Your Kind of Smart
I have been an overachiever all my life. One of my earliest memories is of my pre-school teacher holding up a drawing I made of a Christmas tree for the whole class to see. “Everyone, try to make a tree like Sarah’s” she said, as I looked down and smiled. I continued to get similar praises during my elementary and middle school years.
Up until high school, I actually really liked being an overachiever. Kids have this sort of naïve confidence about themselves. If I worked hard on something, I was excited to show it off. If I scored well at school, I felt proud and smart. I was never ashamed or embarrassed of my work ethic and genuine enthusiasm for projects.
All of this changed on an unsuspecting fall day during my sophomore year of high school. I was walking around the track during gym period, when suddenly, a peer of mine ran up to tell me that class rankings were just announced, and I was tied with a few people for number one. Boy, she didn’t look too thrilled. I remember it like it was yesterday. I would soon learn that a lot of other people weren’t too thrilled, either.
Before I move on, let me back up a bit here. Yes, I overachieved at school, and probably cared way more than the average teenager about projects, grades, studying, and the like. But it was never like I had an agenda. I wasn’t trying to get to the top of my class, or even accepted into a dream college. And even if I was, so what? I was just doing my thing, and working hard and trying my best are part of my nature. I don’t half-ass anything, even stuff I’m not passionate about or particularly interested in. That’s just the way I am.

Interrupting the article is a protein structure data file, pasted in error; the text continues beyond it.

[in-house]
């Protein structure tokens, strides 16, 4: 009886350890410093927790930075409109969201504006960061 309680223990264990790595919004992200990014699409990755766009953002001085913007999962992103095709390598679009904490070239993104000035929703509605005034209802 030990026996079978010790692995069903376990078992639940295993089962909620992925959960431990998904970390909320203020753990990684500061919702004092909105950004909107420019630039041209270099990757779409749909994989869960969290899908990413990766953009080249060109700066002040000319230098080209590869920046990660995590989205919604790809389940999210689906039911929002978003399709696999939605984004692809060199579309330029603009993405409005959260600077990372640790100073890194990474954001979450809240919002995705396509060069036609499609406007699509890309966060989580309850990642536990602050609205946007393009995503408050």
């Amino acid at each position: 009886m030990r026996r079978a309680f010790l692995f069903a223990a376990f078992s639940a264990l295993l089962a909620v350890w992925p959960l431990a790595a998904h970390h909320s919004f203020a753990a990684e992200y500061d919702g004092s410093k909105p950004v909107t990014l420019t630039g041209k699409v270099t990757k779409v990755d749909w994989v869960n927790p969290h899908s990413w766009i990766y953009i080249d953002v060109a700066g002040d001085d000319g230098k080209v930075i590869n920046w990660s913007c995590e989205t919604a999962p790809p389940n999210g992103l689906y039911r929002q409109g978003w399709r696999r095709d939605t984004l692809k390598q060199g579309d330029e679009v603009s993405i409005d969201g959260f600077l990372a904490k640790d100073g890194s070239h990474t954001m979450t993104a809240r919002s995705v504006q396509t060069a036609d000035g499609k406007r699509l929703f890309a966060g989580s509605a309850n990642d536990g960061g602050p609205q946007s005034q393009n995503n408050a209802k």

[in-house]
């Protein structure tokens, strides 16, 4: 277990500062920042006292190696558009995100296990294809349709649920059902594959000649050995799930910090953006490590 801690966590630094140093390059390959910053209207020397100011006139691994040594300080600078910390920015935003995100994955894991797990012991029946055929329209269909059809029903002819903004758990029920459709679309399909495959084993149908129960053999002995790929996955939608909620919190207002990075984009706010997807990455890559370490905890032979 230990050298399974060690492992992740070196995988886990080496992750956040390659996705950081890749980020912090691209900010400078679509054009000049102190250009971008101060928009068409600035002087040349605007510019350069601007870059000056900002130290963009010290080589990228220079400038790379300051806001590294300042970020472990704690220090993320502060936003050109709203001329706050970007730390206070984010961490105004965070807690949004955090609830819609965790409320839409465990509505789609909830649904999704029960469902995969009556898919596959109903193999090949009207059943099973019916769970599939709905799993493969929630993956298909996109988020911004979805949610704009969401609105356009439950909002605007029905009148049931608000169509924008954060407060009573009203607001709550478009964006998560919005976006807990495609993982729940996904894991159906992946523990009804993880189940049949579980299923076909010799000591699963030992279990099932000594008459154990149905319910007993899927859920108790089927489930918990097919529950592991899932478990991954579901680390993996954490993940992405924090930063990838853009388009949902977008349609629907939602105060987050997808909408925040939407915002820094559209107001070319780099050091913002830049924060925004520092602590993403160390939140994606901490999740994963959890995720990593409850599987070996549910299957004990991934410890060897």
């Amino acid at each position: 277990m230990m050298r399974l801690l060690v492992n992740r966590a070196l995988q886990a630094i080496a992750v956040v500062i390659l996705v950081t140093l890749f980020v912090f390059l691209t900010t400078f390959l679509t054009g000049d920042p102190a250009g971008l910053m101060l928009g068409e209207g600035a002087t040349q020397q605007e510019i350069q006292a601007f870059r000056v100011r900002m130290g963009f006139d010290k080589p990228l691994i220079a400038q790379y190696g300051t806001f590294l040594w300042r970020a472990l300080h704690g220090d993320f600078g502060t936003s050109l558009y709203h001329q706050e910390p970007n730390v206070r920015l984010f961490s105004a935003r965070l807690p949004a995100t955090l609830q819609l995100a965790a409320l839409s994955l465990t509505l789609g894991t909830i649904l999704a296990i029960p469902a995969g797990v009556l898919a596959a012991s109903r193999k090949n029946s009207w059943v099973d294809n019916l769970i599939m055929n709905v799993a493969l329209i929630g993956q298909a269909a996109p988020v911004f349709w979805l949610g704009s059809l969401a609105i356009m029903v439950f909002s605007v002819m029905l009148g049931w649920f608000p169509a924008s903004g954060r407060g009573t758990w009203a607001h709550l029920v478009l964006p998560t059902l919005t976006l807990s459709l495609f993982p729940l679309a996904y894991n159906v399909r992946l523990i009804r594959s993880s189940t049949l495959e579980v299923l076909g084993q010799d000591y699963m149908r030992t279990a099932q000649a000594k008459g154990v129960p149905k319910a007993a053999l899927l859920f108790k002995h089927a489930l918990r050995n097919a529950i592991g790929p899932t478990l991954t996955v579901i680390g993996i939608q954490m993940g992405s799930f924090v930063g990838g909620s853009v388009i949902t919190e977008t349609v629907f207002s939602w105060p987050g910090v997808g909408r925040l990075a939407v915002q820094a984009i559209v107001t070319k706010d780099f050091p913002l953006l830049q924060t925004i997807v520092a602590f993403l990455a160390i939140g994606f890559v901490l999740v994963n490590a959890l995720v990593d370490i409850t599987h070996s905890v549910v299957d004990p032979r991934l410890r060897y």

Being that I didn’t even know rankings were a thing at the time, the news that I was tied for number one came as much a surprise to me as it did to everyone else. Up until this point, I had been able to mind my own business at school, but suddenly, I was thrown into the spotlight. And for the first time ever, I had haters.
Haters are a funny thing. Sometimes you don’t have to do anything remotely mean or wrong to get them. My haters thought I didn’t deserve to be number one because there were “naturally smarter” people in my year, and they made that crystal clear to me for the remainder of my high school experience.
To be fair, as mean as these bullies were, they had some valid points. There were a few of those “laid-back genius” types in my grade (you know…those kids who don’t even have to crack open a book or take down notes to ace physics exams), and god knows I’m not one of them. I am able to excel at almost everything I do, but sometimes I have to work at it. So, if school rankings are supposed to be some sort of measure of “natural intellect,” then yes, maybe there should have been a few people ahead of me. Though I consider myself a sharp girl, I’m not a genius, and I’ve never claimed to be one; what bothered me about this whole situation was not that I thought I deserved to be number one. It was how black and white my bullies made the notion of “smartness” out to be.